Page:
Hi A similar thing happened to me I felt really traumatised afterwards and when they said I had to return and have it done again in six weeks. I thought there’s no way I’m experiencing that again. I could not stop crying I felt so devastated and depressed I spent most of the following three weeks in bed.
I had nightmares about the procedure, I rang my G.P and told him how I felt he told me to ring the consultant well that didn’t work I. Could not get passed the secretary who told me someone would write to me after about three weeks I had a letter explaining it was normal to feel like this never heard anything else until I went back to see the nurse practitioner who said next time I would be given more sedation and pain relief it’s been twelve months since I had the banding done my procedure has been cancelled because of covid I returned to see the consultant In March had bloods done and there’s a problem with platelets that has to be sorted first before I have it done again. I don’t think people can appreciate how horrible this procedure is unless you have experienced it as most of us have. Try and speak to your consultant and see if something can be done to make sure this doesn’t happen again.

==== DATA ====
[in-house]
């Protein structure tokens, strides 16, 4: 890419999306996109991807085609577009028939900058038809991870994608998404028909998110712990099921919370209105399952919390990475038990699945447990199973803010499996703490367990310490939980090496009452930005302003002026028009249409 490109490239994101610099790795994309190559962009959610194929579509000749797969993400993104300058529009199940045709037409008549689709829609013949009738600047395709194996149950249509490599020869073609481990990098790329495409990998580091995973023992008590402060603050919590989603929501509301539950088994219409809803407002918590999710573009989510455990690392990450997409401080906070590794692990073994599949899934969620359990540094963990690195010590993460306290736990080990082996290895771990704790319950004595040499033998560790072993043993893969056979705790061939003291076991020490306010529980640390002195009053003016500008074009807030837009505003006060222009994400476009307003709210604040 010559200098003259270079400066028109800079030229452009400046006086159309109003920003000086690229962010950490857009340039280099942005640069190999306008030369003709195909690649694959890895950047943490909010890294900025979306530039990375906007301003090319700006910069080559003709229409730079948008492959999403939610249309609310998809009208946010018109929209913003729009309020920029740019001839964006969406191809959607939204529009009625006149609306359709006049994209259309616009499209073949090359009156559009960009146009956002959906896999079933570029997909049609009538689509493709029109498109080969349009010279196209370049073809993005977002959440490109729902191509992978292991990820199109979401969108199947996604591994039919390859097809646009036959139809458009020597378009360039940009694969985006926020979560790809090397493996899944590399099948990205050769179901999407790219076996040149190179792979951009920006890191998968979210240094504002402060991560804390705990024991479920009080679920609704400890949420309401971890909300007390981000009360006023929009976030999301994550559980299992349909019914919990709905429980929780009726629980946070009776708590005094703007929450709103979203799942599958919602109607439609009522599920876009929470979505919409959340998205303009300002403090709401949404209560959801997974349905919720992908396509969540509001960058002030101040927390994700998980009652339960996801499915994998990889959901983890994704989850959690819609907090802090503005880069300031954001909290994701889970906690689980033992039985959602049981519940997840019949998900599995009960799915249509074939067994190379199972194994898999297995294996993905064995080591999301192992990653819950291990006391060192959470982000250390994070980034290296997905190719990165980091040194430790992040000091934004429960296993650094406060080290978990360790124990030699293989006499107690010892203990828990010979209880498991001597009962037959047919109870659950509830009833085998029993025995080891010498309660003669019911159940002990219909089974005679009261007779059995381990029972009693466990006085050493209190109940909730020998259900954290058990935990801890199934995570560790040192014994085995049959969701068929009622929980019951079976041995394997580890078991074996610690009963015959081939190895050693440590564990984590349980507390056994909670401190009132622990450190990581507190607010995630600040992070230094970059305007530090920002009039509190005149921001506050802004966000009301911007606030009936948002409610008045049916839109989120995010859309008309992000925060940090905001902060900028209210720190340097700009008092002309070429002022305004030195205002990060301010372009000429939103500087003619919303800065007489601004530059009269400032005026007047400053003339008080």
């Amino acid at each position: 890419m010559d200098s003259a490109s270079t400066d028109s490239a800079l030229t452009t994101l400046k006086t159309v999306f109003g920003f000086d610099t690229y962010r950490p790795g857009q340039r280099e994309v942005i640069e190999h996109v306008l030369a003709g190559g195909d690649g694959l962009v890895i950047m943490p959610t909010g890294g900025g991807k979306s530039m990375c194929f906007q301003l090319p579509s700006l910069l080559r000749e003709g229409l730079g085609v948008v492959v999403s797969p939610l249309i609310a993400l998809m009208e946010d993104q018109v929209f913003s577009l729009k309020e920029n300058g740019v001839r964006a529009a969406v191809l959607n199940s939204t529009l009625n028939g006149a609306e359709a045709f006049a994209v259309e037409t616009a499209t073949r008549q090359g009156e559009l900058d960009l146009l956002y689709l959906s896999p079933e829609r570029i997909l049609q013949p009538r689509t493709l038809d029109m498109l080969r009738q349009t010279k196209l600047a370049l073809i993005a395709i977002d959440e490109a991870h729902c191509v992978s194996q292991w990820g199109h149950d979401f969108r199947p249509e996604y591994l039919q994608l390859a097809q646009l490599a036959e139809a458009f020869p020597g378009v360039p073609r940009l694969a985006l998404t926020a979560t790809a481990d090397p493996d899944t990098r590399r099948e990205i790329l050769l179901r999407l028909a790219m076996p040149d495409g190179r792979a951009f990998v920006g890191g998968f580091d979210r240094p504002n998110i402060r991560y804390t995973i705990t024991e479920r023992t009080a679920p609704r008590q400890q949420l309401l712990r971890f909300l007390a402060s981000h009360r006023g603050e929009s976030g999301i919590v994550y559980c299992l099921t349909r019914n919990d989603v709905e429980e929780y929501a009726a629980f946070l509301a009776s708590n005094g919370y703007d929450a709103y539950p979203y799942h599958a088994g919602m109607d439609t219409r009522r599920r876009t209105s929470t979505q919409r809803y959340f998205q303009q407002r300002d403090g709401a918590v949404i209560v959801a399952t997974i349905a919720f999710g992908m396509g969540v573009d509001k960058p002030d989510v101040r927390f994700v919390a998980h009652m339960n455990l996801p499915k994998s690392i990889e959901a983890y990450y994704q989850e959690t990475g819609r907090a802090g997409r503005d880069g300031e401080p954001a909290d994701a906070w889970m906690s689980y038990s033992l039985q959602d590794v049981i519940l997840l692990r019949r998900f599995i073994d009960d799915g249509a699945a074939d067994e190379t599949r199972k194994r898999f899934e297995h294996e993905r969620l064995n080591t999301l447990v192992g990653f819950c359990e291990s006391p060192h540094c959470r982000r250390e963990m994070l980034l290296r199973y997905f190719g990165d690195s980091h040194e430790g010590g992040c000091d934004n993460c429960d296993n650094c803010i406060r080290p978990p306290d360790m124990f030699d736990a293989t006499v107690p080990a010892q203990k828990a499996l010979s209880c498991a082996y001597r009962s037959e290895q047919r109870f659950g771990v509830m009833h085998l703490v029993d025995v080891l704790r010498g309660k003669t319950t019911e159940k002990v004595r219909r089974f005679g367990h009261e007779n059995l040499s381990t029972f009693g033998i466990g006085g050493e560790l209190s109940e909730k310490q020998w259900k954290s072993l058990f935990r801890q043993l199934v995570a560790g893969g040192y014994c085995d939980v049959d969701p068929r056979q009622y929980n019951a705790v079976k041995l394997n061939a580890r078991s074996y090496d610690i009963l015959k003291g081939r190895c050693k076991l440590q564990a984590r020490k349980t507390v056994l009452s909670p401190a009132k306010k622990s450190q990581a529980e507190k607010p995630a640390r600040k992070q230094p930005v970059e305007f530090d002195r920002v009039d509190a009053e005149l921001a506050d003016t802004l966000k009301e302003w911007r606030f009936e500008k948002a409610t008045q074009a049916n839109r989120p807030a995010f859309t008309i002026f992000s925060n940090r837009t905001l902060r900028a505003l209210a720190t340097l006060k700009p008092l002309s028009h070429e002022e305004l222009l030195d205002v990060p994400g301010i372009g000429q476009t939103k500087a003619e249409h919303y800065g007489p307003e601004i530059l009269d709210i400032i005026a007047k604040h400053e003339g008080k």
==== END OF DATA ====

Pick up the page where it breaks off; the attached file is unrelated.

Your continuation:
Exactly how I feel also same with the platelets. Bloody terrified I feel brutalised not going through that again unless they guarantee better sedation. Feel very depressed at the moment decided to go off sick from work. Could cry 😢 thanks for makung me feel less alone friend x
I have just been told I have low platelets and now been referred to see a haematologist what next!!!!!! I’m terrified what’s causing that Really upset yet again .
Low platelets (Thrombocytopenia) in cirrhosis with portal hypertension is pretty par for the course. You've probably got an enlarged spleen and this is gobbling up all your platelets and less are getting made. You may find you have difficulty stopping minor bleeds, have gum and nose bleeds or bruise more easily.
My hubby had a really low platelet count (20) at one point before a biopsy and had to have a platelet transfusion before hand.
Just another complication of cirrhosis sadly.
Thank you for the information that makes me feel better, well a bit. I am imagining all kinds. Take care
When I had my 1st endoscopy I was only offered a throat spray which was totally ineffective. I subsequently had an endoscopic procedure at a different hospital where they offered sedation. When I commented that the 1st hospital had not offered this the consultant said that it was "medieval"! You have all my sympathy.